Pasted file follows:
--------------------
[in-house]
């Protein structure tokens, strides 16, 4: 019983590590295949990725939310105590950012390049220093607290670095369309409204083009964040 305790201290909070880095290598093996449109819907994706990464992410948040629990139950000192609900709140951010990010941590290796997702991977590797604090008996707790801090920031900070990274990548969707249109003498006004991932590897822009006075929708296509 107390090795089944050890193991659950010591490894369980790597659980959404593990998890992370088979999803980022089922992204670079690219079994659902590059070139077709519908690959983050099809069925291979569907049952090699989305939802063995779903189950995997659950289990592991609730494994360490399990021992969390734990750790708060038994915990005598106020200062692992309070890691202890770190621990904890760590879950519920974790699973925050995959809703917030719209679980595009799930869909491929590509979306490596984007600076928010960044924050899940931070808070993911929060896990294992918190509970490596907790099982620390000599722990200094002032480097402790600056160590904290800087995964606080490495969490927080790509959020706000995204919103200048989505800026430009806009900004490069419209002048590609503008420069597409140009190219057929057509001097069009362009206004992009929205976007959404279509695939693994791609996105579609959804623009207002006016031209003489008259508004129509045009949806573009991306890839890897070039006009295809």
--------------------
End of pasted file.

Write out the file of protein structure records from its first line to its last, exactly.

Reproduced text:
[in-house]
């Protein structure tokens, strides 16, 4: 019983590590295949990725939310105590950012390049220093607290670095369309409204083009964040 305790201290909070880095290598093996449109819907994706990464992410948040629990139950000192609900709140951010990010941590290796997702991977590797604090008996707790801090920031900070990274990548969707249109003498006004991932590897822009006075929708296509 107390090795089944050890193991659950010591490894369980790597659980959404593990998890992370088979999803980022089922992204670079690219079994659902590059070139077709519908690959983050099809069925291979569907049952090699989305939802063995779903189950995997659950289990592991609730494994360490399990021992969390734990750790708060038994915990005598106020200062692992309070890691202890770190621990904890760590879950519920974790699973925050995959809703917030719209679980595009799930869909491929590509979306490596984007600076928010960044924050899940931070808070993911929060896990294992918190509970490596907790099982620390000599722990200094002032480097402790600056160590904290800087995964606080490495969490927080790509959020706000995204919103200048989505800026430009806009900004490069419209002048590609503008420069597409140009190219057929057509001097069009362009206004992009929205976007959404279509695939693994791609996105579609959804623009207002006016031209003489008259508004129509045009949806573009991306890839890897070039006009295809």